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Food for thought for Mayo GAA delegates


A SHOW OF HANDS Club delegates are pictured voting to support a motion during last Sunday’s annual Mayo GAA Convention in Kiltimagh. Pic: Michael McLaughlin

Mike Finnerty

MONEY might make the world go around, but it can also slow down the pace of the annual Mayo GAA Convention. Or at least talking about it can!
The whole show last Sunday at the Park Hotel in Kiltimagh went on for just over three hours as reports were read, questions were asked, some were answered, and there was more kicking for touch than you’d get at the old Lansdowne Road.
All in all, this was a marathon meeting, an endurance test for club delegates.
By our calculations, around 60 minutes alone were spent discussing the financial report from County Board Treasurer, Kevin O’Toole.
“It was a testing year for us,” admitted O’Toole, who has also served as Mayo GAA secretary and PRO in the past, so it’s safe to say he knows his way around both the top table and tight corners at Convention.
“But we didn’t get into trouble because we managed it well” he added by way of a hint of self-praise.
In fairness, there weren’t too many compliments coming his way from delegates on the floor so it was hard to blame the Tourmakeady businessman for patting himself on the back when the chance arose.
Although we did notice Mike Connelly throwing a few bouquets in the treasurer’s direction at one stage, saying O’Toole had ‘a flair for fundraising, a head for figures, and an appetite for an argument to reduce costs.’
High praise, indeed.
O’Toole also treated us to a few one-liners in between answering a plethora of queries from all corners of the floor. “Any county that reaches an All-Ireland Final and doesn’t make money should be shot!” was one that got everyone’s attention.
By the time the ‘Kiltimagh Inquisition’ had ended, O’Toole looked like he needed a stiff drink at the hotel bar, but he would have to make do with dinner from the carvery. The bad news was that was over an hour away.
There were still the 22 motions to get through when the treasurer handed the microphone back to the chairman.
If we had to come up with a word to describe last Sunday’s Convention it would be ‘subdued’. Lighter moments and memorable interventions were few and far between.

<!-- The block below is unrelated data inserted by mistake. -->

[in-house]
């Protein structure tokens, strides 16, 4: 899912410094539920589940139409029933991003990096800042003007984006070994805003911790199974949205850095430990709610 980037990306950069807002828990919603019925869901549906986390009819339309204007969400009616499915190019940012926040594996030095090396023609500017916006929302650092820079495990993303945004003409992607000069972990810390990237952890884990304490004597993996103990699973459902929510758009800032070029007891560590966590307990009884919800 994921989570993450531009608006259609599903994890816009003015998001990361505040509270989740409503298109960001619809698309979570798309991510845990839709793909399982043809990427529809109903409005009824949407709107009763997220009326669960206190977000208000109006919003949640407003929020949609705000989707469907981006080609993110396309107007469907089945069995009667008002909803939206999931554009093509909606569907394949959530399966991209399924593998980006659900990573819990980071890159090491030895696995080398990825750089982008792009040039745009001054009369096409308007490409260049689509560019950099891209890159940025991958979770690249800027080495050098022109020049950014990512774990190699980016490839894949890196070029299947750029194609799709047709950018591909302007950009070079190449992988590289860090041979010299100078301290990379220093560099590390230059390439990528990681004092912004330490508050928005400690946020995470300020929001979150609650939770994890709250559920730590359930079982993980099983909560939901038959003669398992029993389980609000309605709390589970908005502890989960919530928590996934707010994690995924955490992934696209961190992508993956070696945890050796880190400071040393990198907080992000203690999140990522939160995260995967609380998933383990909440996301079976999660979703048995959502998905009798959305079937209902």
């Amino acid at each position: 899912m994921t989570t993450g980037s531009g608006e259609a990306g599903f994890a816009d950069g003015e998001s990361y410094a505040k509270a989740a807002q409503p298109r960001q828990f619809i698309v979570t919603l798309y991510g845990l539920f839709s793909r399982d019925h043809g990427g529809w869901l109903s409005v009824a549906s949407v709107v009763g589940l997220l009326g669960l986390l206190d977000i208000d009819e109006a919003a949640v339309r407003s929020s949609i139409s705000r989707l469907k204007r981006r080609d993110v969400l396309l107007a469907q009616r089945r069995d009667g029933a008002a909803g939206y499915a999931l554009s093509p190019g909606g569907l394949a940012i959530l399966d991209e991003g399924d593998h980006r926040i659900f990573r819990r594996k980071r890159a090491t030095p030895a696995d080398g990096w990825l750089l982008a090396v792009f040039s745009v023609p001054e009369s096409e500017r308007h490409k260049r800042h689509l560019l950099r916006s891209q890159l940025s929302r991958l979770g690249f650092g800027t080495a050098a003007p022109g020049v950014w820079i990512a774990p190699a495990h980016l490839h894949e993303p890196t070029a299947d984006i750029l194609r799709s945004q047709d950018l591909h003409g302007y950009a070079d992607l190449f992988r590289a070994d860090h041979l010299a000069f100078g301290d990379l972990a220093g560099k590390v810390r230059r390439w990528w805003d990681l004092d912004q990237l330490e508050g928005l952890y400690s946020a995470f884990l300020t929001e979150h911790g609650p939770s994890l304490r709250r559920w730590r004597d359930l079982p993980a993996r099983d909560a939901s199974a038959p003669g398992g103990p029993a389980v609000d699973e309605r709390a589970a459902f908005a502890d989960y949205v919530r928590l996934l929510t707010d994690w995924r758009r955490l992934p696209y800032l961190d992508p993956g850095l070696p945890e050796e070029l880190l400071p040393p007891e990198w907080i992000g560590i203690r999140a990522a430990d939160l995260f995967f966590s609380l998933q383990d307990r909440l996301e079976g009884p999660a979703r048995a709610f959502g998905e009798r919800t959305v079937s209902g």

We did spot a bit of scrambling in the front row of the top tables though when a phone belonging to one member of the executive went off.
The fact that his ring tone was ‘The Green and Red of Mayo’ and that Mike Connelly was midway through his address made it look like a pre-planned move.
All that was missing was Mike dancing across the stage like Theresa May!
To be fair, most of the top brass of Mayo GAA got all dressed up for the occasion. The likes of Liam Moffatt, Dermot Butler, John Farragher, Ger McHugh, Seamus Tuohy and Mike Connelly were all ‘suited and booted’ while others went for the ‘smart-casual Sunday’ look.
The fact that we were looking up at the esteemed members of the Executive for more than three hours meant that we got plenty of time to examine them!
The motions, for the most part, were tough ploughing.
Aghamore got the ball rolling with their suggestion that the Under-21 club championship start in either February or March, and Frank Flynn spoke well on the subject.
“I’d like to support the motion,” commented South Mayo Board chairman, John Farragher. “And it’s not just because the Aghamore chairman [the aforementioned Mr Flynn] is my boss!”
We had just dealt with Motion 20 when Mike Connelly delivered the news that most of the delegates had been waiting for. Lunch was ready and would be served as soon as the remaining two motions were done and dusted.
“I’ve been told that the North Mayo lads should be let in first” he smiled, and a ripple of laughter broke out around the room. The end was in sight.
A few minutes later, the chairman brought the curtain down on proceedings, and an orderly queue formed for the Sunday roast.
And the good news? The County Board were paying!

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